Cancer in the Twentieth Century by ProQuest


A compelling essay within this group is the Barron H. Lerner paper of the noted breast cancer advocate Rose Kushner's attack on adjuvant chemotherapy, a gripping presentation of the dichotomy of blurred roles and conflict of interest of a successful advocate in addition to being spokesperson for a pharmaceutical company. Cantor has assembled a collection that has appeal to those interested in the development and evolution of cancer treatments, the effect of gender and advocacy upon modifying or changing treatment protocols, and how public awareness and involvement has spurred cancer awareness and care.

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breast cancer. It is important that nurses committed to disease prevention and accurately
reporting the clinical practice histories of our profession read this work and use the findings
in this study to better inform both our clinical activities and our historical analysis of illness
as a lived experience in American society.

Linda E. Sabin, RNC, PhD
Professor of Nursing
University of Louisiana at Monroe
700 University Avenue
Monroe, LA 71209

Cancer in the Twentieth Century
Edited by David Cantor
(Baltimore: The Johns Hopkins University Press, 2008)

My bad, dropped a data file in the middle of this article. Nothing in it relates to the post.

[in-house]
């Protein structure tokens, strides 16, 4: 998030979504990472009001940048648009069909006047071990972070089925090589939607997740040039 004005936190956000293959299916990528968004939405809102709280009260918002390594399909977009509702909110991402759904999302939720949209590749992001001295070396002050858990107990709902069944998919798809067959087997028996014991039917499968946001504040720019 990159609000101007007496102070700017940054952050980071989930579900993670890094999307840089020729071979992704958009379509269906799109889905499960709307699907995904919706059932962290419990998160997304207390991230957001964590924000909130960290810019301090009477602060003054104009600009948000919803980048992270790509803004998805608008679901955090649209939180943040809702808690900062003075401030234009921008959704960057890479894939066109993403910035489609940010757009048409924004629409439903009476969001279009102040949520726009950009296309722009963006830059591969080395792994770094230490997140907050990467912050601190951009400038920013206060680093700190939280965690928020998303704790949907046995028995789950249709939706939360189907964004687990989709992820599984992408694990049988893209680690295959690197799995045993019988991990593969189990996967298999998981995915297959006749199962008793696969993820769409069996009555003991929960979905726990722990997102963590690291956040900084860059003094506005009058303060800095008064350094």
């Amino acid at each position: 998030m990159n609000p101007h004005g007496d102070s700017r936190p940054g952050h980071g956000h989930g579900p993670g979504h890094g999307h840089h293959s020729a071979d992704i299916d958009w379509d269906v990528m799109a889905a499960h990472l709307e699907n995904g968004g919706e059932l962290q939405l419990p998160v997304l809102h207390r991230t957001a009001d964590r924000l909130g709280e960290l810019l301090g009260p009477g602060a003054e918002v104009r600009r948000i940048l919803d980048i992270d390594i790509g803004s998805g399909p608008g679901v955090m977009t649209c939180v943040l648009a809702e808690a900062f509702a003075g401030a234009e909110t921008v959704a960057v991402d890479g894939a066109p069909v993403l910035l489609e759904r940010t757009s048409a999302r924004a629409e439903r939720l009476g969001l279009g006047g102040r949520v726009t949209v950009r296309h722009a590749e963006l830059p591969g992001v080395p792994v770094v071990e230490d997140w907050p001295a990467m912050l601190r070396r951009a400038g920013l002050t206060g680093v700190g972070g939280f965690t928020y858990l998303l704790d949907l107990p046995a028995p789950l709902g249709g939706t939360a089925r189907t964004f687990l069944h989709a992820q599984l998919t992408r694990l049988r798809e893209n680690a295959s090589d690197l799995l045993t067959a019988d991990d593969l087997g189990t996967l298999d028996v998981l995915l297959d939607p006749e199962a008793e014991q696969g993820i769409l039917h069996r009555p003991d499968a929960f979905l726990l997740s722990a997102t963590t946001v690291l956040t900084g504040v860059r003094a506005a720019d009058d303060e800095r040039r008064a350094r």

(350 pages; $25.00 paper)

Cancer in the Twentieth Century is a compilation of selected papers presented at a 2004
same-named workshop at the National Institutes of Health in 2004. As editor, David Can-
tor presents these papers organized into three themes: “Between Education and Market-
ing,” “Therapeutics,” and “Prevention and Risk.” Focusing primarily on Britain and the
United States, these selections provide a trajectory of thought to cancer approaches and
treatments from the early 1900s to the 1980s. Only a few specific cancers are addressed,
serving as global representations for this disease.
      Whereas early American approaches to cancer focused on detection, treatment, and
public education, the British approach differed in its focus geared more to the practitio-
ner and therapies. Indeed, the British led the use of radium for cancer treatment in the
1920s and 1930s. The section “Between Education and Marketing” highlights the dif-
ferences between these philosophical approaches to public cancer education. American
approaches included the use of media for public education, particularly the movies. The
American Cancer Society spearheaded funding movies, trailers, and shorts with mixed
results. Increasing cancer awareness through publicizing children’
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